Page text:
We are interested in identifying “malleable” school and classroom practices to enhance immigrant students' learning. Using PISA 2015 data from Germany, Italy, and Spain we test the differential associations of school–level practices with achievement and sense of belonging at school for students with and without an immigrant background. We found that (1) in-school ability grouping was invariably, negatively related to achievement of both student groups, and the effects were stronger for immigrant than nonimmigrant students; (3) grading based on “hard” factors was not related to achievement, but it showed differential associations with sense of belonging in Germany; (4) grading based on “soft” factors and provision of extracurricular activities also showed mixed associations with the outcomes across countries and did not fulfil the potential to enhance immigrant students' outcomes. We discuss these findings and implications.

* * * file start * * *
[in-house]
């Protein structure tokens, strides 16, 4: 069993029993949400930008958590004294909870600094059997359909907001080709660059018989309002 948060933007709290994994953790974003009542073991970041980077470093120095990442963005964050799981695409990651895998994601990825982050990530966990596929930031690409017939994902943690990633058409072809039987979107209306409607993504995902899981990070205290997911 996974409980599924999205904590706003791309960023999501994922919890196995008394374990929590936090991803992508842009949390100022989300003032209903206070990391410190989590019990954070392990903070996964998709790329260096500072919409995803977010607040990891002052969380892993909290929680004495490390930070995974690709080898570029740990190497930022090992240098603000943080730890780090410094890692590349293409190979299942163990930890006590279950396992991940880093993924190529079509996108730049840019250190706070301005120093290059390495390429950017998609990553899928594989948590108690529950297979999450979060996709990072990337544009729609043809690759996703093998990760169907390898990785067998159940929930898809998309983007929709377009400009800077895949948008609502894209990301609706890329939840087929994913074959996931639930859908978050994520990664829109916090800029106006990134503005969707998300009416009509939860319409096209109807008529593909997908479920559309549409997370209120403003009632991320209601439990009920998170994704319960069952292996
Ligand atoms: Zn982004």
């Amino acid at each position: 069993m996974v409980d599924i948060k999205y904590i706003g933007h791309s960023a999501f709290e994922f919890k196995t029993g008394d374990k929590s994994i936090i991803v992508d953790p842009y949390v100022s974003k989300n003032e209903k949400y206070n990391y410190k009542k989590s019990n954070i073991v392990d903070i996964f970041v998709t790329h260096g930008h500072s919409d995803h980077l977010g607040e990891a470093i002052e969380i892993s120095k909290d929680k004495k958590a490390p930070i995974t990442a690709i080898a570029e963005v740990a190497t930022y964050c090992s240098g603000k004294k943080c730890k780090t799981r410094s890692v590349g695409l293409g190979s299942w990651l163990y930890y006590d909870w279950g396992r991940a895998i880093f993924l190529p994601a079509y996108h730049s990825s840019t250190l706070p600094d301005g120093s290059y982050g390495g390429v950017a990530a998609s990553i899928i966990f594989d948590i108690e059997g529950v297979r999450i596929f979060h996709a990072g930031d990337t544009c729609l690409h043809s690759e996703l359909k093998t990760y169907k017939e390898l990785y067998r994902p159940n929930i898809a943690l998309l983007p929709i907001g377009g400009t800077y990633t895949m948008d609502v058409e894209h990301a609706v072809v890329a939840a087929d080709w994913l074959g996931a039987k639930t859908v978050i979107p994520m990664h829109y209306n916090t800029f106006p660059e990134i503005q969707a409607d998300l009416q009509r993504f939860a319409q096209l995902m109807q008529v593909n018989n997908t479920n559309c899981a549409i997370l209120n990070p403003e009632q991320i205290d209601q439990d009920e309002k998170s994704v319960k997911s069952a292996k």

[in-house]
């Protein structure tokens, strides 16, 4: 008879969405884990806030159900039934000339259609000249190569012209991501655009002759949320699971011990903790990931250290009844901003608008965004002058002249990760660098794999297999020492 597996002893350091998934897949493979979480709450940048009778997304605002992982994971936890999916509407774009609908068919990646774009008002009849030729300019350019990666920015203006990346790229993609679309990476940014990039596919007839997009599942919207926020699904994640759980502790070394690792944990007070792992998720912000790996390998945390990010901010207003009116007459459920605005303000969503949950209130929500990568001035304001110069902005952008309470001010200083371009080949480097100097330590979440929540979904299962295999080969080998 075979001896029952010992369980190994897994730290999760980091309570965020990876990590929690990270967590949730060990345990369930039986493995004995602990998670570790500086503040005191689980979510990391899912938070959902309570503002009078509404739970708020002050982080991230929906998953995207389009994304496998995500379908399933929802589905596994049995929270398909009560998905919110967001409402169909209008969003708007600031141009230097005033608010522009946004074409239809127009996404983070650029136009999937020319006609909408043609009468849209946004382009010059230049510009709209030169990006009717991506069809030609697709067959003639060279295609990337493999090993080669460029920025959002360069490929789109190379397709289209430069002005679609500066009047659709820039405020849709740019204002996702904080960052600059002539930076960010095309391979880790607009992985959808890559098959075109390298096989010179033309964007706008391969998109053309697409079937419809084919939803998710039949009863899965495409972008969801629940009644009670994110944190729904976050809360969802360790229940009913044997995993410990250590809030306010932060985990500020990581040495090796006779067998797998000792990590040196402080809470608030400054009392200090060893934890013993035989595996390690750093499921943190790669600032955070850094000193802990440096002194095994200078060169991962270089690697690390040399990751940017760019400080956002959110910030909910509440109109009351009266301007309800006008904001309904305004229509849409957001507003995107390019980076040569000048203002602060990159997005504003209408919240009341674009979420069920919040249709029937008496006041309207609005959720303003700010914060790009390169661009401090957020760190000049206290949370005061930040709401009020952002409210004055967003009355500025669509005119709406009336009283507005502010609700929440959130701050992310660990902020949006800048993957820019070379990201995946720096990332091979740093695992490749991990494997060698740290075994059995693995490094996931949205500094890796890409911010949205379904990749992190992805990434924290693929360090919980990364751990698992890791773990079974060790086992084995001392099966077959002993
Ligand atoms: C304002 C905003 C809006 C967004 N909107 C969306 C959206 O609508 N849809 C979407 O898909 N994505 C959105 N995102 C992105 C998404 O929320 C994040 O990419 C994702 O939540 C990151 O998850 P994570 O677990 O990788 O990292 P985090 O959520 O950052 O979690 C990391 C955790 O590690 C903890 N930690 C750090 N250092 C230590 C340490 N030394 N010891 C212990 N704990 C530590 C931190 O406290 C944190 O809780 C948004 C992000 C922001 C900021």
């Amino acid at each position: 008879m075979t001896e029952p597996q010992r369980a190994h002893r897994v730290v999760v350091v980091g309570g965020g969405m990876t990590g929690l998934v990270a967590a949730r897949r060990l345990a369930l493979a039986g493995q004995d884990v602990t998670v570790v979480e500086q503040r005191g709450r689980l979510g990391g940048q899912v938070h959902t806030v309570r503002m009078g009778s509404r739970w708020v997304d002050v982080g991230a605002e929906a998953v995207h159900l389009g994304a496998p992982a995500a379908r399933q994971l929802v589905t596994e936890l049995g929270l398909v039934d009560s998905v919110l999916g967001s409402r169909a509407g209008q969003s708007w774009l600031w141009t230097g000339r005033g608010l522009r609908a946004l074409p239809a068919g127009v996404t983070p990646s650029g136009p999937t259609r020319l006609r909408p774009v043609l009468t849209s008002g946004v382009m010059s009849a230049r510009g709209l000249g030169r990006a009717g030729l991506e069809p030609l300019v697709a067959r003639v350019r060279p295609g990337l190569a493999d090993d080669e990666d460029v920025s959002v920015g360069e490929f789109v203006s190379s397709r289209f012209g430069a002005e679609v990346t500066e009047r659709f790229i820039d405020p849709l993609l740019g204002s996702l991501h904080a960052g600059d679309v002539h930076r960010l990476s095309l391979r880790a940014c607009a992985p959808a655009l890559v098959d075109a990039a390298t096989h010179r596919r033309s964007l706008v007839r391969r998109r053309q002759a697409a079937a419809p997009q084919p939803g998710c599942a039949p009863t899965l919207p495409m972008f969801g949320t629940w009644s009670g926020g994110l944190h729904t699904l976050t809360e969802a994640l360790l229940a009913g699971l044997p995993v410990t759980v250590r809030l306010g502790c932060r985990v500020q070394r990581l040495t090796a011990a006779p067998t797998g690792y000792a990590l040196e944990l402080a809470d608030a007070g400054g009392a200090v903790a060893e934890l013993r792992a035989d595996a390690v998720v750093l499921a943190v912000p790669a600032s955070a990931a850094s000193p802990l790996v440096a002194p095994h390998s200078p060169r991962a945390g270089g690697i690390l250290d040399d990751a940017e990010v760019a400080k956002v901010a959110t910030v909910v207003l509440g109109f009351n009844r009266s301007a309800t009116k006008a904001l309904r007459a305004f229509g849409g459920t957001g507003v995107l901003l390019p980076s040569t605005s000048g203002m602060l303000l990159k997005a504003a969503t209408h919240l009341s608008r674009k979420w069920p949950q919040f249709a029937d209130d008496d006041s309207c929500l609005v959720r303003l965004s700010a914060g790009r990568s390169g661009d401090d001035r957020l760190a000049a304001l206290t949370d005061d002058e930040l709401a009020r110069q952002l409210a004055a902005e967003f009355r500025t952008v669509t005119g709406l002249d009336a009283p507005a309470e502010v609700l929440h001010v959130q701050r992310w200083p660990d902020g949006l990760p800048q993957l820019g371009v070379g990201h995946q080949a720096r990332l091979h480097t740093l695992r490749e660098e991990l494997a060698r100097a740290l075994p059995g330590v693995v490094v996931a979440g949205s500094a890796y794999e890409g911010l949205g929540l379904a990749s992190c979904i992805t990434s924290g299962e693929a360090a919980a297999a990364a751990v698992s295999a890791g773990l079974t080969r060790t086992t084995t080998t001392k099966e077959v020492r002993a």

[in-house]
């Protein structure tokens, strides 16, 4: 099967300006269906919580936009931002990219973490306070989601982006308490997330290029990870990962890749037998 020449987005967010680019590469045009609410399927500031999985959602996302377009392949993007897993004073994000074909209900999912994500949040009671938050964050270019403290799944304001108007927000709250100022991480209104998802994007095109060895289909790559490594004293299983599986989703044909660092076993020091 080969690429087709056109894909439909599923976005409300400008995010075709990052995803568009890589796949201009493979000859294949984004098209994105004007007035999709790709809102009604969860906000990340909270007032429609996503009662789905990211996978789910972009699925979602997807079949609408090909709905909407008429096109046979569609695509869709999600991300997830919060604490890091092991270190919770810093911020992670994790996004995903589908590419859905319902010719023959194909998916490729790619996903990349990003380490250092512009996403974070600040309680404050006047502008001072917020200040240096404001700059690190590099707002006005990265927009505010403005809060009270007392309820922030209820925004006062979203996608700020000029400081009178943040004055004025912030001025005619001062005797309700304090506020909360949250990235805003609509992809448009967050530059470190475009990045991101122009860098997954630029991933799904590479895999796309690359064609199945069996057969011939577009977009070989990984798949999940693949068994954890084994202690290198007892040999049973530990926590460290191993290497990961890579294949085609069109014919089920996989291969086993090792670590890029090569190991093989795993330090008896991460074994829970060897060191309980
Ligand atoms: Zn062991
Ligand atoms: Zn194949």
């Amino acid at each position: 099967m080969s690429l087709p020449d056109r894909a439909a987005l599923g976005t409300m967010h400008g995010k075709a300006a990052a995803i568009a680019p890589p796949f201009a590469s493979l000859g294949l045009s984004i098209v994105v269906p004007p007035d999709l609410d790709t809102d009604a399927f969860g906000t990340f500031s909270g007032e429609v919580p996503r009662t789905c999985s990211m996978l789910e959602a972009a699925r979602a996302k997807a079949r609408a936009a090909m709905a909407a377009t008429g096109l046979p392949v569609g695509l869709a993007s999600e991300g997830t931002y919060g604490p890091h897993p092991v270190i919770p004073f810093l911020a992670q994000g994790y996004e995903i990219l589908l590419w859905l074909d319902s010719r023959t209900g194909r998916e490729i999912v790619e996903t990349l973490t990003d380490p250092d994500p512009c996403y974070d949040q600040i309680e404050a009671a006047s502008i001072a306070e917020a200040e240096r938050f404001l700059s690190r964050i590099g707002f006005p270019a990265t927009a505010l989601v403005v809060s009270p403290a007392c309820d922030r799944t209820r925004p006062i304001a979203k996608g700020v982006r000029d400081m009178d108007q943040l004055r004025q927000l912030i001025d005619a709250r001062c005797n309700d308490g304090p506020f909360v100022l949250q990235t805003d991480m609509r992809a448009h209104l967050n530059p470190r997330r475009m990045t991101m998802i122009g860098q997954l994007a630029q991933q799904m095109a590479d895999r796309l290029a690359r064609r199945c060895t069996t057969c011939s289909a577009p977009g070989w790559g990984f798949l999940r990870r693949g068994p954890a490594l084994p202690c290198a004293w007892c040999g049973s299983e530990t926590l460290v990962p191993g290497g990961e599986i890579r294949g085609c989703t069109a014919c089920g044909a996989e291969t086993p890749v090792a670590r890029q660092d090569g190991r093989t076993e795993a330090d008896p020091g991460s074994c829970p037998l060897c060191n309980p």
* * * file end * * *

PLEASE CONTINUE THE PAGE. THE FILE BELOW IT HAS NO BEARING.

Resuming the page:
- Ability grouping
- EXTRACURRICULAR PARTICIPATION
- Extracurricular activities
- FIT INDEXES
- Grading practices